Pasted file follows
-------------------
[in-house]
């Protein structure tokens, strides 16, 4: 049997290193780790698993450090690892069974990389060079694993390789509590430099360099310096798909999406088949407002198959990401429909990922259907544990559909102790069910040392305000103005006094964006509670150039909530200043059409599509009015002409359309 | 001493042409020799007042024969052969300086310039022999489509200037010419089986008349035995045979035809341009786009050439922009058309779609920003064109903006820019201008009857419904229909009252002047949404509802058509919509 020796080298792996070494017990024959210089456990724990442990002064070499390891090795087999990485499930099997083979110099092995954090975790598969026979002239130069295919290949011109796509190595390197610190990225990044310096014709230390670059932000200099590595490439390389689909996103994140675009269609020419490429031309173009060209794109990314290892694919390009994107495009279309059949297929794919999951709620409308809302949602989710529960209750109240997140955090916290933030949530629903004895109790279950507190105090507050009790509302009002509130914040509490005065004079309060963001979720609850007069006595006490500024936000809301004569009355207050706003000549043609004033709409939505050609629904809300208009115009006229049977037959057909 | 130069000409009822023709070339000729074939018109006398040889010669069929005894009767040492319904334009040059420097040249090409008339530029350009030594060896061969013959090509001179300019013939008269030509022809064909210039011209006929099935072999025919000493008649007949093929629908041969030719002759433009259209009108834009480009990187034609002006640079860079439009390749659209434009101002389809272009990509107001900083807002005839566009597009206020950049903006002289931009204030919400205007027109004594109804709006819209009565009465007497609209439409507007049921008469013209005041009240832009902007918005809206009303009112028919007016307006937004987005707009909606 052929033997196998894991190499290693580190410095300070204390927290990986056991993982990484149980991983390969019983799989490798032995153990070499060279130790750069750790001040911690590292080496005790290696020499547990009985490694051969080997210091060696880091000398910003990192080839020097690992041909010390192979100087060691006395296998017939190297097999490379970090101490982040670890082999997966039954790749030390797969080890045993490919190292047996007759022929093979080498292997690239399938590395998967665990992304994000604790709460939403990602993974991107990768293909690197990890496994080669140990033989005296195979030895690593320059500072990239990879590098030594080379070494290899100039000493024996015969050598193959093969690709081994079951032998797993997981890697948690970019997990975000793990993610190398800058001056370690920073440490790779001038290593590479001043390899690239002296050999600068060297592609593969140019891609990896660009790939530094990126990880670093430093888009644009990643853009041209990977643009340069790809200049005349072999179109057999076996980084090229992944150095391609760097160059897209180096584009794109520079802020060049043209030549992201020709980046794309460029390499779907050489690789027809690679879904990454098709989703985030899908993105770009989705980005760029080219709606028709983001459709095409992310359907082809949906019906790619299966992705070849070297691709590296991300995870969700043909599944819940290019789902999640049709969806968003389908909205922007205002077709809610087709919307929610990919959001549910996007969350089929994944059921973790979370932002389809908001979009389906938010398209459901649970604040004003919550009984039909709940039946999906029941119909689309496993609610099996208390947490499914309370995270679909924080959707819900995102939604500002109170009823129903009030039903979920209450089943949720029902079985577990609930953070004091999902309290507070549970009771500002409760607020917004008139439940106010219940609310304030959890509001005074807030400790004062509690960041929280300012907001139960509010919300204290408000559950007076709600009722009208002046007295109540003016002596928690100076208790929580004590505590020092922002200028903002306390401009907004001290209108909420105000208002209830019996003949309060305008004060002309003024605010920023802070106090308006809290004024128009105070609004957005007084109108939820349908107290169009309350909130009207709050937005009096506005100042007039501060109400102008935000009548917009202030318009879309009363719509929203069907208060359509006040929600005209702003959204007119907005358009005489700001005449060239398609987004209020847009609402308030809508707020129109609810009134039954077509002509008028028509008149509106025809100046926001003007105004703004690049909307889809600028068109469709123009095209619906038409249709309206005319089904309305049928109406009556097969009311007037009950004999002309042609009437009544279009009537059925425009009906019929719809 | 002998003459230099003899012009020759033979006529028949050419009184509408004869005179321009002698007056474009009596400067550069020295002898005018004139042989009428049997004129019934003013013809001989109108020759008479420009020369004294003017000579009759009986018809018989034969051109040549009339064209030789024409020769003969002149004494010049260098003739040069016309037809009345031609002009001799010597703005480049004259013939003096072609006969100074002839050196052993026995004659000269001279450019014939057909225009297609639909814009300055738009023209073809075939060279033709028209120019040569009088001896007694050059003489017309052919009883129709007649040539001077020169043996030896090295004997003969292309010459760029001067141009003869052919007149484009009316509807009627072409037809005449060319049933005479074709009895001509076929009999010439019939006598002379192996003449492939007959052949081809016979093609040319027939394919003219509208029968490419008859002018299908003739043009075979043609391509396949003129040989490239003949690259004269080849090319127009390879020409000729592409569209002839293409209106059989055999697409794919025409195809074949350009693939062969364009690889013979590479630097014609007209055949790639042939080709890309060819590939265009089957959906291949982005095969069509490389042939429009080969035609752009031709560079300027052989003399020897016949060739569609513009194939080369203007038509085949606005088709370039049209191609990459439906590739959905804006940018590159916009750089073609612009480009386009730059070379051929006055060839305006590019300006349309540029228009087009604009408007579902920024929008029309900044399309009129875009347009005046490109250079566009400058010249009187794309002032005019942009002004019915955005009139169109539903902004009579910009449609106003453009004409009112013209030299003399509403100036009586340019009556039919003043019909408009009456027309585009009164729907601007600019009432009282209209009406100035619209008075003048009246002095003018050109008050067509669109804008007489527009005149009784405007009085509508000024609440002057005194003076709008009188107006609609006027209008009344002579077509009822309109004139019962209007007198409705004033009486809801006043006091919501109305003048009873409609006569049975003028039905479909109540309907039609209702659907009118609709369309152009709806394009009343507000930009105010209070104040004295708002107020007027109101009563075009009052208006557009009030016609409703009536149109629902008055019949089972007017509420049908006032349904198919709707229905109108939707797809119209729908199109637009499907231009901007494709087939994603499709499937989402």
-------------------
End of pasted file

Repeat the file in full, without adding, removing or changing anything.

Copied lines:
[in-house]
């Protein structure tokens, strides 16, 4: 049997290193780790698993450090690892069974990389060079694993390789509590430099360099310096798909999406088949407002198959990401429909990922259907544990559909102790069910040392305000103005006094964006509670150039909530200043059409599509009015002409359309 | 001493042409020799007042024969052969300086310039022999489509200037010419089986008349035995045979035809341009786009050439922009058309779609920003064109903006820019201008009857419904229909009252002047949404509802058509919509 020796080298792996070494017990024959210089456990724990442990002064070499390891090795087999990485499930099997083979110099092995954090975790598969026979002239130069295919290949011109796509190595390197610190990225990044310096014709230390670059932000200099590595490439390389689909996103994140675009269609020419490429031309173009060209794109990314290892694919390009994107495009279309059949297929794919999951709620409308809302949602989710529960209750109240997140955090916290933030949530629903004895109790279950507190105090507050009790509302009002509130914040509490005065004079309060963001979720609850007069006595006490500024936000809301004569009355207050706003000549043609004033709409939505050609629904809300208009115009006229049977037959057909 | 130069000409009822023709070339000729074939018109006398040889010669069929005894009767040492319904334009040059420097040249090409008339530029350009030594060896061969013959090509001179300019013939008269030509022809064909210039011209006929099935072999025919000493008649007949093929629908041969030719002759433009259209009108834009480009990187034609002006640079860079439009390749659209434009101002389809272009990509107001900083807002005839566009597009206020950049903006002289931009204030919400205007027109004594109804709006819209009565009465007497609209439409507007049921008469013209005041009240832009902007918005809206009303009112028919007016307006937004987005707009909606 052929033997196998894991190499290693580190410095300070204390927290990986056991993982990484149980991983390969019983799989490798032995153990070499060279130790750069750790001040911690590292080496005790290696020499547990009985490694051969080997210091060696880091000398910003990192080839020097690992041909010390192979100087060691006395296998017939190297097999490379970090101490982040670890082999997966039954790749030390797969080890045993490919190292047996007759022929093979080498292997690239399938590395998967665990992304994000604790709460939403990602993974991107990768293909690197990890496994080669140990033989005296195979030895690593320059500072990239990879590098030594080379070494290899100039000493024996015969050598193959093969690709081994079951032998797993997981890697948690970019997990975000793990993610190398800058001056370690920073440490790779001038290593590479001043390899690239002296050999600068060297592609593969140019891609990896660009790939530094990126990880670093430093888009644009990643853009041209990977643009340069790809200049005349072999179109057999076996980084090229992944150095391609760097160059897209180096584009794109520079802020060049043209030549992201020709980046794309460029390499779907050489690789027809690679879904990454098709989703985030899908993105770009989705980005760029080219709606028709983001459709095409992310359907082809949906019906790619299966992705070849070297691709590296991300995870969700043909599944819940290019789902999640049709969806968003389908909205922007205002077709809610087709919307929610990919959001549910996007969350089929994944059921973790979370932002389809908001979009389906938010398209459901649970604040004003919550009984039909709940039946999906029941119909689309496993609610099996208390947490499914309370995270679909924080959707819900995102939604500002109170009823129903009030039903979920209450089943949720029902079985577990609930953070004091999902309290507070549970009771500002409760607020917004008139439940106010219940609310304030959890509001005074807030400790004062509690960041929280300012907001139960509010919300204290408000559950007076709600009722009208002046007295109540003016002596928690100076208790929580004590505590020092922002200028903002306390401009907004001290209108909420105000208002209830019996003949309060305008004060002309003024605010920023802070106090308006809290004024128009105070609004957005007084109108939820349908107290169009309350909130009207709050937005009096506005100042007039501060109400102008935000009548917009202030318009879309009363719509929203069907208060359509006040929600005209702003959204007119907005358009005489700001005449060239398609987004209020847009609402308030809508707020129109609810009134039954077509002509008028028509008149509106025809100046926001003007105004703004690049909307889809600028068109469709123009095209619906038409249709309206005319089904309305049928109406009556097969009311007037009950004999002309042609009437009544279009009537059925425009009906019929719809 | 002998003459230099003899012009020759033979006529028949050419009184509408004869005179321009002698007056474009009596400067550069020295002898005018004139042989009428049997004129019934003013013809001989109108020759008479420009020369004294003017000579009759009986018809018989034969051109040549009339064209030789024409020769003969002149004494010049260098003739040069016309037809009345031609002009001799010597703005480049004259013939003096072609006969100074002839050196052993026995004659000269001279450019014939057909225009297609639909814009300055738009023209073809075939060279033709028209120019040569009088001896007694050059003489017309052919009883129709007649040539001077020169043996030896090295004997003969292309010459760029001067141009003869052919007149484009009316509807009627072409037809005449060319049933005479074709009895001509076929009999010439019939006598002379192996003449492939007959052949081809016979093609040319027939394919003219509208029968490419008859002018299908003739043009075979043609391509396949003129040989490239003949690259004269080849090319127009390879020409000729592409569209002839293409209106059989055999697409794919025409195809074949350009693939062969364009690889013979590479630097014609007209055949790639042939080709890309060819590939265009089957959906291949982005095969069509490389042939429009080969035609752009031709560079300027052989003399020897016949060739569609513009194939080369203007038509085949606005088709370039049209191609990459439906590739959905804006940018590159916009750089073609612009480009386009730059070379051929006055060839305006590019300006349309540029228009087009604009408007579902920024929008029309900044399309009129875009347009005046490109250079566009400058010249009187794309002032005019942009002004019915955005009139169109539903902004009579910009449609106003453009004409009112013209030299003399509403100036009586340019009556039919003043019909408009009456027309585009009164729907601007600019009432009282209209009406100035619209008075003048009246002095003018050109008050067509669109804008007489527009005149009784405007009085509508000024609440002057005194003076709008009188107006609609006027209008009344002579077509009822309109004139019962209007007198409705004033009486809801006043006091919501109305003048009873409609006569049975003028039905479909109540309907039609209702659907009118609709369309152009709806394009009343507000930009105010209070104040004295708002107020007027109101009563075009009052208006557009009030016609409703009536149109629902008055019949089972007017509420049908006032349904198919709707229905109108939707797809119209729908199109637009499907231009901007494709087939994603499709499937989402």